Nestucca Accounts of the Great Fire of 1845 and First Encounters with White Men

There are numerous oral histories from tribal people in Oregon about catastrophic events, fires, volcanic eruptions, floods, tsunamis. Many of these stories are fantastically imagined and are likely stories of long ago historic events. These stories feature giant animals and figures like Coyote who is consistently tricking humans in some manner, and the action of tricking helps humans learn the lessons of Coyote. Stories in Oregon of creation and earth changes many-times feature Beaver who is pursuing his role of creating ecosystems on river systems. Coyote and Beaver fighting together, in Wasco and Wishram oral histories, created the Columbia Gorge, … Continue reading Nestucca Accounts of the Great Fire of 1845 and First Encounters with White Men

Signs of Burning over the Columbia Bayou

The area of the south bank of the Columbia between the Sandy and Willamette Rivers is of particular interest to the tribes who once lived there, villages of families and bands of the Cascades Watlala. Historically, there is not too much known of the region beyond the records of the Lewis and Clark expedition of 1805-1806. In 1806, the expedition stopped at and recorded several villages of people, one quite large with 25 houses noted on their map. The journals of the expedition record that these villages were the winter villages of the Cascades Watlala peoples. they would arrive in … Continue reading Signs of Burning over the Columbia Bayou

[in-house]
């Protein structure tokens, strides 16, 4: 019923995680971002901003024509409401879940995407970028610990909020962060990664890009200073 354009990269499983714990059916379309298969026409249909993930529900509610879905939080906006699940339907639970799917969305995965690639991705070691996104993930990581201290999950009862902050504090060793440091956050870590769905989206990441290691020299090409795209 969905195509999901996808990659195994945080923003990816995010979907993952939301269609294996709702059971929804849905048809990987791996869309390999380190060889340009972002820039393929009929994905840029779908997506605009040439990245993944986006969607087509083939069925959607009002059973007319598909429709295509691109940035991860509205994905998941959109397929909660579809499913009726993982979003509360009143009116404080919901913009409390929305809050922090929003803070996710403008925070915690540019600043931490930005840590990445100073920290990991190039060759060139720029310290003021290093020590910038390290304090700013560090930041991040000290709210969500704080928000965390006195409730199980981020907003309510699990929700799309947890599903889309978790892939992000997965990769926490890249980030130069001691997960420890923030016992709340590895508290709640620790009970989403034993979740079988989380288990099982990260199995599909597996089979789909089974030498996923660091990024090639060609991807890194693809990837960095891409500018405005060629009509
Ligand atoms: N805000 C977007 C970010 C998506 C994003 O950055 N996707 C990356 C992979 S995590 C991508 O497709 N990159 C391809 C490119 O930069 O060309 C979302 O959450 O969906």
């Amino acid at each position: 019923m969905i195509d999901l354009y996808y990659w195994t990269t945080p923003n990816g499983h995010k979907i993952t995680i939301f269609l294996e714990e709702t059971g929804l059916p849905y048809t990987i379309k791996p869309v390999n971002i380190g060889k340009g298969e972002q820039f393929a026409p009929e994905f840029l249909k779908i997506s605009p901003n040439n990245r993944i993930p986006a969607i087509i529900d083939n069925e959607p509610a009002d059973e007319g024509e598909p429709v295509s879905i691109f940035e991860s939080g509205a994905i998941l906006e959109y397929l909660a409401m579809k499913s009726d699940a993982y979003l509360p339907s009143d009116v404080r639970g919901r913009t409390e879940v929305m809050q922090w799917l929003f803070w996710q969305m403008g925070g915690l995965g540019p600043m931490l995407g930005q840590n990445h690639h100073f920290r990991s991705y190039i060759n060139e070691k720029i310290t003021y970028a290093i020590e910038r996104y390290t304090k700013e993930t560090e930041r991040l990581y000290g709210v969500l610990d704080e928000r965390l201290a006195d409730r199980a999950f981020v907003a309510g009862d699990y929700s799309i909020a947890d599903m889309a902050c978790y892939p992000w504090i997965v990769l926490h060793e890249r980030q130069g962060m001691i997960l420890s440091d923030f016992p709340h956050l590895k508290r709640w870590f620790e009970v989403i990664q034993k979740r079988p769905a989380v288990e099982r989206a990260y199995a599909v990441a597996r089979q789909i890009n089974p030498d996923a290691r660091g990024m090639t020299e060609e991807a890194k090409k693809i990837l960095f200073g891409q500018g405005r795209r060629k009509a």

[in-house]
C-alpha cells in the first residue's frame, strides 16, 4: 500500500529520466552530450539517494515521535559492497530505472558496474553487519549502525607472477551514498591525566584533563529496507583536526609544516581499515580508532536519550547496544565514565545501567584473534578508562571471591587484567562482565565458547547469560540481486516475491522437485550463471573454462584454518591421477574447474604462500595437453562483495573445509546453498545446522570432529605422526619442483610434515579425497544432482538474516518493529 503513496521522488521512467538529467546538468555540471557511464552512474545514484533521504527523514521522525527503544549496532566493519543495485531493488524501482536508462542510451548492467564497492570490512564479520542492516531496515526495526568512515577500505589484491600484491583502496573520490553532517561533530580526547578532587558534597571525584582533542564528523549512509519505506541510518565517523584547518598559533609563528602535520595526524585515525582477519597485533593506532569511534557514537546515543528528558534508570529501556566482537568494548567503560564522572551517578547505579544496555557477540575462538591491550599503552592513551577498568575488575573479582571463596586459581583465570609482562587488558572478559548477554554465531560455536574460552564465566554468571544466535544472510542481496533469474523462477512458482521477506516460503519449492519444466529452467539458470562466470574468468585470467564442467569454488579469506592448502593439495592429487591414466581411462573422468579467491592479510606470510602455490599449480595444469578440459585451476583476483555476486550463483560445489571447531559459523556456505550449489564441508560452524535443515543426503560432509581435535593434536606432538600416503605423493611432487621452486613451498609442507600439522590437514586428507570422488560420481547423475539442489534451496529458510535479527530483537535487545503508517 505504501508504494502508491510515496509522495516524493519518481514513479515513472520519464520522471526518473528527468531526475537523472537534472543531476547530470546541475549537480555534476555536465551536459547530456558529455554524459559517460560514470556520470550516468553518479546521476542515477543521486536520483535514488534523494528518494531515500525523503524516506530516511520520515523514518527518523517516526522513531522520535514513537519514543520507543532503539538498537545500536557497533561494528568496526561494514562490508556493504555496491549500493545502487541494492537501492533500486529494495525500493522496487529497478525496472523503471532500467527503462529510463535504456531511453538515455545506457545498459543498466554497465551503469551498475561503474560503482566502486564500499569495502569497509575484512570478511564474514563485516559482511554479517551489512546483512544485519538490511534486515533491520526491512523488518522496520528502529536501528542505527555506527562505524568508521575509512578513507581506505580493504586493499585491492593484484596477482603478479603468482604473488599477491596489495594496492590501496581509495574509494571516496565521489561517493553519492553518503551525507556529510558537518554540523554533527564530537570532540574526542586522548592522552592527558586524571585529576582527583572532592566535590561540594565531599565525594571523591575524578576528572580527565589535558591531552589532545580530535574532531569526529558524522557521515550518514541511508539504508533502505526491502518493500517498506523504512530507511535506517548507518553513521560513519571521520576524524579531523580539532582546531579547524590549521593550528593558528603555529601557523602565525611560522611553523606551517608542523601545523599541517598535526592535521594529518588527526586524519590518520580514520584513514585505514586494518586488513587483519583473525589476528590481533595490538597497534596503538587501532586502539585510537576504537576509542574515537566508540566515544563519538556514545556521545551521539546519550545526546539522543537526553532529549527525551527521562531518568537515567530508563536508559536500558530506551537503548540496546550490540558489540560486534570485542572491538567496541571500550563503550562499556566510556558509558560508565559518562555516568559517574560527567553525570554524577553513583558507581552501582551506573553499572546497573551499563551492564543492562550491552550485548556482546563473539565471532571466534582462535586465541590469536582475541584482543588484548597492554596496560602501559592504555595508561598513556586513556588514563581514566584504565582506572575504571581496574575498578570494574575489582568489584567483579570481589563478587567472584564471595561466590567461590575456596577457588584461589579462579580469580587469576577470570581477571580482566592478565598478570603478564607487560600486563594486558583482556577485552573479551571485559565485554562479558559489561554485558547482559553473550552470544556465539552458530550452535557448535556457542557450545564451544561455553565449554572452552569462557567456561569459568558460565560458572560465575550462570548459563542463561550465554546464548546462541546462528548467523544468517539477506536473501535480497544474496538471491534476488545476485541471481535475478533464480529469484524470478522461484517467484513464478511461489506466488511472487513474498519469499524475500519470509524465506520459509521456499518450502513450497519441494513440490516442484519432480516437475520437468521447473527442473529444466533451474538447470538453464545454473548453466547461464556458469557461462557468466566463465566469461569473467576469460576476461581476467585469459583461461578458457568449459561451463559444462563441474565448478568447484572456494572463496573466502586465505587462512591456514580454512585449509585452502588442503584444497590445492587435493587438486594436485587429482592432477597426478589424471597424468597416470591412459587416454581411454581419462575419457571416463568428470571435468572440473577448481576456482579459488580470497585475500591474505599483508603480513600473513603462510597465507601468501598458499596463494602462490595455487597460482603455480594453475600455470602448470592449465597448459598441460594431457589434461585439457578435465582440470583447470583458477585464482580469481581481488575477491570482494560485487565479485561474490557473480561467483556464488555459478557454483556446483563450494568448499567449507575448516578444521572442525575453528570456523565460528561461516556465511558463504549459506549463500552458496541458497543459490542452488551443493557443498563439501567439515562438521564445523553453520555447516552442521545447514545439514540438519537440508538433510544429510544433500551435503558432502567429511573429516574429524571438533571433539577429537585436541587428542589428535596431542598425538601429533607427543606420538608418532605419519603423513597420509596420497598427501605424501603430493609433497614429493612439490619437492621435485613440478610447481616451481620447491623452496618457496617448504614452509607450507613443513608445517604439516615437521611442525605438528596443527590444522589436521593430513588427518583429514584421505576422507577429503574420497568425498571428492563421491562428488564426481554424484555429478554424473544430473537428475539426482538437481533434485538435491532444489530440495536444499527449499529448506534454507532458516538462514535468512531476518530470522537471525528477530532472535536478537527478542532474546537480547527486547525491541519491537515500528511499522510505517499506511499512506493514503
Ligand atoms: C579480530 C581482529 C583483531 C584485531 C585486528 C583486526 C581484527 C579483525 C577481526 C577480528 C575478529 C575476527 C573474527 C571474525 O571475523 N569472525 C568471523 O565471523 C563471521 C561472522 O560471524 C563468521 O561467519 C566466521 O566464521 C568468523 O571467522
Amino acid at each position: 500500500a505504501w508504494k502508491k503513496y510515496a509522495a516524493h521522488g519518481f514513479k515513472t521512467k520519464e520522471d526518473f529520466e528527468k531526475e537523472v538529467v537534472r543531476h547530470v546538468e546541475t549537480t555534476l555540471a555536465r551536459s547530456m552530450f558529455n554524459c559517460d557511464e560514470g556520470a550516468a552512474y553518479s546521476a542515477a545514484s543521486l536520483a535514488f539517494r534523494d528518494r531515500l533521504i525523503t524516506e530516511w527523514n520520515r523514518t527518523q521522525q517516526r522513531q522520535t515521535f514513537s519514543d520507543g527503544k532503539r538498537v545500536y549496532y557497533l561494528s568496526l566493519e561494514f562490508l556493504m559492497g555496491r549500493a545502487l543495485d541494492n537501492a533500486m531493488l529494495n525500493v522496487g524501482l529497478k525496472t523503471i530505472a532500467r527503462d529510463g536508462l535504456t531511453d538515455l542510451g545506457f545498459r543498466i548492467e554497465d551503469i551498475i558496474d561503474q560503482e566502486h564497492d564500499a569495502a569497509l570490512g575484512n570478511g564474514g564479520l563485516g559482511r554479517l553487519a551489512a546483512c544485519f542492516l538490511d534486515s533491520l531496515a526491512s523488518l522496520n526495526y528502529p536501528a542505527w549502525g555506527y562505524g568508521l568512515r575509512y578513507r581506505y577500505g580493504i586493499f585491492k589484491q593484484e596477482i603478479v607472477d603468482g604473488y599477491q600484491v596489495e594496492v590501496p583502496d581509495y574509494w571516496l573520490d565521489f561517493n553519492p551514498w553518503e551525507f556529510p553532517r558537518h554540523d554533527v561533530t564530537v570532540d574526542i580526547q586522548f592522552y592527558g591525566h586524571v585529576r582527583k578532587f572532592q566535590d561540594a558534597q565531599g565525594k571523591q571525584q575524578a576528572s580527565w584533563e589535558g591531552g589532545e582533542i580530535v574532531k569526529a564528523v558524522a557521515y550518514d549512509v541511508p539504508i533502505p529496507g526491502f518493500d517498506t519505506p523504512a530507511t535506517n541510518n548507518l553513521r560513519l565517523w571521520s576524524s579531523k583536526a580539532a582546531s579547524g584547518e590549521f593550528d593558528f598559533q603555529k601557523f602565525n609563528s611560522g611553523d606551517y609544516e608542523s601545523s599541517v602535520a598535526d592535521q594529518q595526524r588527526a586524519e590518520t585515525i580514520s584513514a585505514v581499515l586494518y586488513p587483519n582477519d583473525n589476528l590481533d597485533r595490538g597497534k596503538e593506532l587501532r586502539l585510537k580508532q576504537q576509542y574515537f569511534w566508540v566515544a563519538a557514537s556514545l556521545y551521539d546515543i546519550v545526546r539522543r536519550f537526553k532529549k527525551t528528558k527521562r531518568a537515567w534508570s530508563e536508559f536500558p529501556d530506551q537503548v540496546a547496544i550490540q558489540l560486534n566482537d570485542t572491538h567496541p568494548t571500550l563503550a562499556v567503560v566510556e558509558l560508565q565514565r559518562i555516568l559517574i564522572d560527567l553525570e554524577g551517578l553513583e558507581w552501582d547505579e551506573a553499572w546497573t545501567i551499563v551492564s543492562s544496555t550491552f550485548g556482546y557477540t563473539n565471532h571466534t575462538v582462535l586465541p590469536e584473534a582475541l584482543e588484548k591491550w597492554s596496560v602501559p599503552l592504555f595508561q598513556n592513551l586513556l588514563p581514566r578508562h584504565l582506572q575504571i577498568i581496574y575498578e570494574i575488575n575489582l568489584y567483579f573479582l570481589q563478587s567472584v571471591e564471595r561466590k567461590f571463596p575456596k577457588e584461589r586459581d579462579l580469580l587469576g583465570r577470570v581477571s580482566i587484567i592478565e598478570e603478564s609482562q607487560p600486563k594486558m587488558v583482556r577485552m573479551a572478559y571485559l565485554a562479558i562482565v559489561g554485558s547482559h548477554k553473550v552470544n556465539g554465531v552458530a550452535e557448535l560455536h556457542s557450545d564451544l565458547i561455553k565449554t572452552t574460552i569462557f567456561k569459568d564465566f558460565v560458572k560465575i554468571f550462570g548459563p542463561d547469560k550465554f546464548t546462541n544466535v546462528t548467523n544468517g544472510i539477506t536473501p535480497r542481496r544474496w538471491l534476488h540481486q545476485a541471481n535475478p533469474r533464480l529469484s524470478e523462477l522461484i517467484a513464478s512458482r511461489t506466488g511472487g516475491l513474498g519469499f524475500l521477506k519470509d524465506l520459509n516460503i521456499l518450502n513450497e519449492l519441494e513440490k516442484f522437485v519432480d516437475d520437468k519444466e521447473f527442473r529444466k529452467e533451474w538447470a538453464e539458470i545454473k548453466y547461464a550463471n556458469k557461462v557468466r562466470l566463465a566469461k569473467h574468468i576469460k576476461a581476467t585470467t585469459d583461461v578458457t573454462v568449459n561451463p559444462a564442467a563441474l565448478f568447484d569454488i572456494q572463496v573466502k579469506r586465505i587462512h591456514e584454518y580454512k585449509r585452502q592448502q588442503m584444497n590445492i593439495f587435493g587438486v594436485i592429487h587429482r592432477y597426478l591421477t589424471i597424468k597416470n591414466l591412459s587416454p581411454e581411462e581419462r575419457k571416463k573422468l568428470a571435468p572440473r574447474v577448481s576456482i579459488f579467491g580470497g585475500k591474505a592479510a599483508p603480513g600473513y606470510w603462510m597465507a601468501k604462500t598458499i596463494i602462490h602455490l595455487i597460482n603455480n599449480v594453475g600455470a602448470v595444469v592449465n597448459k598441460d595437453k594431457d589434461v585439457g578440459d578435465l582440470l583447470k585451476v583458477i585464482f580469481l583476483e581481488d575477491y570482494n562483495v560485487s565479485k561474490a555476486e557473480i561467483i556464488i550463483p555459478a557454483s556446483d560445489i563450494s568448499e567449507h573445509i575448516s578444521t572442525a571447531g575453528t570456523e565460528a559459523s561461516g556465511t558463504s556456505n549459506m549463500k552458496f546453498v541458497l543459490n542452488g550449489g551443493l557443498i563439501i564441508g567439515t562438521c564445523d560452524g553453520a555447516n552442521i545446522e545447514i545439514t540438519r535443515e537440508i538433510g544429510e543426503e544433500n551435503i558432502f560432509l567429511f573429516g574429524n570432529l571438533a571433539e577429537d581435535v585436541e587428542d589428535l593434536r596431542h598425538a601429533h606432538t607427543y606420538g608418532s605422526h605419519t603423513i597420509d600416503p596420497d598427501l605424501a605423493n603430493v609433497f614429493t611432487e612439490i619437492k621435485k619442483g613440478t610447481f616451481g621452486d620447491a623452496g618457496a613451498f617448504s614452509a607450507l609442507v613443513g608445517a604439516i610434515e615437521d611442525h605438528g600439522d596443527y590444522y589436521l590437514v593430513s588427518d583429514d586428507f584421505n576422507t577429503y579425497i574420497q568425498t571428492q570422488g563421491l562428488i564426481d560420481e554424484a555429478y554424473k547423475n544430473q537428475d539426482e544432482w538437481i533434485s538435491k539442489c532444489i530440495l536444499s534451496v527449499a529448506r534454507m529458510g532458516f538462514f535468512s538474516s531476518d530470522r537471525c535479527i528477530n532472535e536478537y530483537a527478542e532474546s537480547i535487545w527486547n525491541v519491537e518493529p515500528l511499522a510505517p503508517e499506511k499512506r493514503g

After Halting Native Burning, Came Grasshoppers

Barely ten years following the stopping of tribes setting fires in the Willamette and Umpqua valleys, signs of the change visited the settlers. Settlers saw scourges of mice, lice, and grasshoppers in numbers they could not control. These insects and rodents would have been annually controlled by tribal traditional ecological stewardship practices of the Kalapuyans and other tribes. Recordation of the anthropogenic fires of the valley tribes begins with that of Jesse Applegate in his Boyhood Times book where he recalls native women setting fires on the grassy plains in the fall in the area of Salt Creek west of … Continue reading After Halting Native Burning, Came Grasshoppers

Kalapuyans: Seasonal Lifeways, TEK, Anthropocene

Kalapuyan History (summary) From original 25,000 Kalapuyan people (estimated) in 19 tribes and bands, they were reduced to about 800 by 1850 through diseases like malaria. The loss of population caused cultural collapse and the confederation of many different villages to a very few. This left the land open to settlement from other tribes and American settlers. Americans encountered a park-like setting, a vast flat clear prairie with a mild climate and plenty of water, perfect for agriculture. The collapse of Native culture caused the collapse of most maintenance of the environment. The Tribes were removed to the Reservations in … Continue reading Kalapuyans: Seasonal Lifeways, TEK, Anthropocene